This backstory, along with the Suttas here on SC, and the many talks given by Ajahns Sujato and Brahmali on youtube, injected so much life and energy into my appreciation of the Buddha and his teachings. And yes, this sense of “trolling” suggested to me the magnificence and personality of this unique man, maybe the way that Einstein had such a sense of joy and energy in his personality despite his deep genius, and the fierce opposition that he faced from competitors and scientists in general to his theories of general and special relativity.

Maybe every few thousand years this world gets geniuses of this sort. I’ll never understand Einstein’s theories to any level of merit, but I’m motivated to understand the Buddha’s Dhamma, and to appreciate how his skillful humor, artful slagging of the status quo, and obvious genius in all matters of the heart and mind can still impact us so strongly today.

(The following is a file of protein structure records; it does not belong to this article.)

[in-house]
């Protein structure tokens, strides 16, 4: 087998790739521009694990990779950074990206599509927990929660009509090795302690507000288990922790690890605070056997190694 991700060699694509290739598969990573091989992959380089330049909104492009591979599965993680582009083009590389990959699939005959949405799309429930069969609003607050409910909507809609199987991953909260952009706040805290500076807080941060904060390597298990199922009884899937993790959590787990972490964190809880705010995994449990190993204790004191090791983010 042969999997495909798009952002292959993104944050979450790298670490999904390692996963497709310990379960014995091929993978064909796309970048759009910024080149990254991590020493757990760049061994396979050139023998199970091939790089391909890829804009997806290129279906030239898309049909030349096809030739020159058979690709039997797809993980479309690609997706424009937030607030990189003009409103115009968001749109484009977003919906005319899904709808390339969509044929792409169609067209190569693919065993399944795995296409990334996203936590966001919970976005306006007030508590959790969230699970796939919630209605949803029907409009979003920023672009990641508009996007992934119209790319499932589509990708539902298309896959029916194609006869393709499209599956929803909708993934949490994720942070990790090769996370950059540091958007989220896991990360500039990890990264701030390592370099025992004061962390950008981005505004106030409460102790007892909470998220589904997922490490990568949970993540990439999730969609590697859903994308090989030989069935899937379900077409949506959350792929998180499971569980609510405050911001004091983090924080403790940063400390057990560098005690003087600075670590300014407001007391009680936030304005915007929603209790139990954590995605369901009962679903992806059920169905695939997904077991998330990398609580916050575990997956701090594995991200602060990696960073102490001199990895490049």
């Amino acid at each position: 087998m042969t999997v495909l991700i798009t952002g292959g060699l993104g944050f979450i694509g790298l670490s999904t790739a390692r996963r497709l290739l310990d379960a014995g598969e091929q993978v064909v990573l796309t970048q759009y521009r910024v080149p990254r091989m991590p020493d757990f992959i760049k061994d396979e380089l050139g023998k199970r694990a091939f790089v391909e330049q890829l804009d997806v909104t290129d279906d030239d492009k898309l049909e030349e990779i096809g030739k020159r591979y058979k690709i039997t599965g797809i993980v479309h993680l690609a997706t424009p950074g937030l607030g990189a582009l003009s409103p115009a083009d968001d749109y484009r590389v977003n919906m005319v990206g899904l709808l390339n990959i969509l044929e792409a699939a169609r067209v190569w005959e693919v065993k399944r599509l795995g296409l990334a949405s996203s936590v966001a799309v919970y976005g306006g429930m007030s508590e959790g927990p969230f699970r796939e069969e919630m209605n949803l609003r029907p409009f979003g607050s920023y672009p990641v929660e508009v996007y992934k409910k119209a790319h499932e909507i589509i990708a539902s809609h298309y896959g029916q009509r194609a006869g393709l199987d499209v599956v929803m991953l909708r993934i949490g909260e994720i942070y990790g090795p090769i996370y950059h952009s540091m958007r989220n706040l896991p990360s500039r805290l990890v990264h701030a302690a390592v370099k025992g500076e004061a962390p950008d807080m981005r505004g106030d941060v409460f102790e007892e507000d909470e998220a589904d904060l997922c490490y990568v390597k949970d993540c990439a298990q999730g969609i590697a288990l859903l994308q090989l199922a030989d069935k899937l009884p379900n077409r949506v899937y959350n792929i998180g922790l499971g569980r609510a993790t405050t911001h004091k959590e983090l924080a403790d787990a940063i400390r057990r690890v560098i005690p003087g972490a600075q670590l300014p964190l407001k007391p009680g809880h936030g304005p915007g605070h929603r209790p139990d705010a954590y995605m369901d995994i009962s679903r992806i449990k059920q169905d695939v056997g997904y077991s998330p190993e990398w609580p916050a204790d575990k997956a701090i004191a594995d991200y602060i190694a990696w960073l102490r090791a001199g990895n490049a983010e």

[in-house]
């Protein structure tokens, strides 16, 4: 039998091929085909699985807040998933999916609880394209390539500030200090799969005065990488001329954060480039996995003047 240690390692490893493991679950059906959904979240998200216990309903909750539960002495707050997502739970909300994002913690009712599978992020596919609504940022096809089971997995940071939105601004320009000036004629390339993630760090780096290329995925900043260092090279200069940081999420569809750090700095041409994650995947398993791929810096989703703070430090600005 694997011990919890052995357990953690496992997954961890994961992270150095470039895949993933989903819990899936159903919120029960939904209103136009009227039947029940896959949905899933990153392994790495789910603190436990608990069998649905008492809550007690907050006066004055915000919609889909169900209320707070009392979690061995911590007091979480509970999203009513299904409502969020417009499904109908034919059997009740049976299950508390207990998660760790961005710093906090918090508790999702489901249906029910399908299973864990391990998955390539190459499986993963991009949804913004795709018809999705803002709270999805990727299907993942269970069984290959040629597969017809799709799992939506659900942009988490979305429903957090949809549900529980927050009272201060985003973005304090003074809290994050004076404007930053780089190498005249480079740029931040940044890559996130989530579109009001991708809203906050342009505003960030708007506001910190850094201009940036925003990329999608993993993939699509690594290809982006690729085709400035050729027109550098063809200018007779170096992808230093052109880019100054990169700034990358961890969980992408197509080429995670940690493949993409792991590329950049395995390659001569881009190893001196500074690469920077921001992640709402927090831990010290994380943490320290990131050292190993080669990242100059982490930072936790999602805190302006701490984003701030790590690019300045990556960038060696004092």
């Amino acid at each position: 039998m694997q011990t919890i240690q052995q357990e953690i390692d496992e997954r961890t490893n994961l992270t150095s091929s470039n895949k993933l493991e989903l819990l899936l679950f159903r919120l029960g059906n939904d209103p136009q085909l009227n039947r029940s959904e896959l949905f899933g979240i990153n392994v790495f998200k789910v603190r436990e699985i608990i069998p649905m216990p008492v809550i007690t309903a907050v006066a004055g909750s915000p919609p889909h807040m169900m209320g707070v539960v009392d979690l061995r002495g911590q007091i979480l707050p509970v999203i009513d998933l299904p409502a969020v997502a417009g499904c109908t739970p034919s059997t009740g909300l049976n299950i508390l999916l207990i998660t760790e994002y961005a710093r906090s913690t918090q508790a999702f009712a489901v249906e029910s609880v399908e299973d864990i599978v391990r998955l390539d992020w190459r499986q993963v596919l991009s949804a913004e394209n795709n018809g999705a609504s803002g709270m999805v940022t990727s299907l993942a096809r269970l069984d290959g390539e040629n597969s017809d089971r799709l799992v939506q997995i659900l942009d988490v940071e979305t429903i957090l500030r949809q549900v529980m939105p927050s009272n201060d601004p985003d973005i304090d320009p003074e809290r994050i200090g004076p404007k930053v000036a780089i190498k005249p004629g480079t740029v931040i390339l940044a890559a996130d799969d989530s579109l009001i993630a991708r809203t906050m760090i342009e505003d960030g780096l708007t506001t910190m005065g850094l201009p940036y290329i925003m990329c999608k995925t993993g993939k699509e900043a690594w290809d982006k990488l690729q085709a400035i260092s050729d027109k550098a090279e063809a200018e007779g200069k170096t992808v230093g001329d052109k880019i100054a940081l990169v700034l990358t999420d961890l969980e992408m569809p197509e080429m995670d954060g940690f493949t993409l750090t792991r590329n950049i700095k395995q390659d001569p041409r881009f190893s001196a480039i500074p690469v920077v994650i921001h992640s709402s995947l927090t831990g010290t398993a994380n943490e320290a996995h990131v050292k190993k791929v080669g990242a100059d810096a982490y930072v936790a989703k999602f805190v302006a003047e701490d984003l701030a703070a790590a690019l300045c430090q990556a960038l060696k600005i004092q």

My recollection of John Peacock’s view was that he believes the main impact of Brahmanism on Buddhism occurred after the Buddha’s time, and that the texts thus sometimes show the impact of a later “creeping Brahmanism”. Johannes Bronkhorst’s recent book argues that the primary context in which the Buddha’s teaching emerged was not among the Brahminified region to the west, but in the region of “Greater Maghada” among the various samana schools of that region, particularly the Jains and Ajivikas.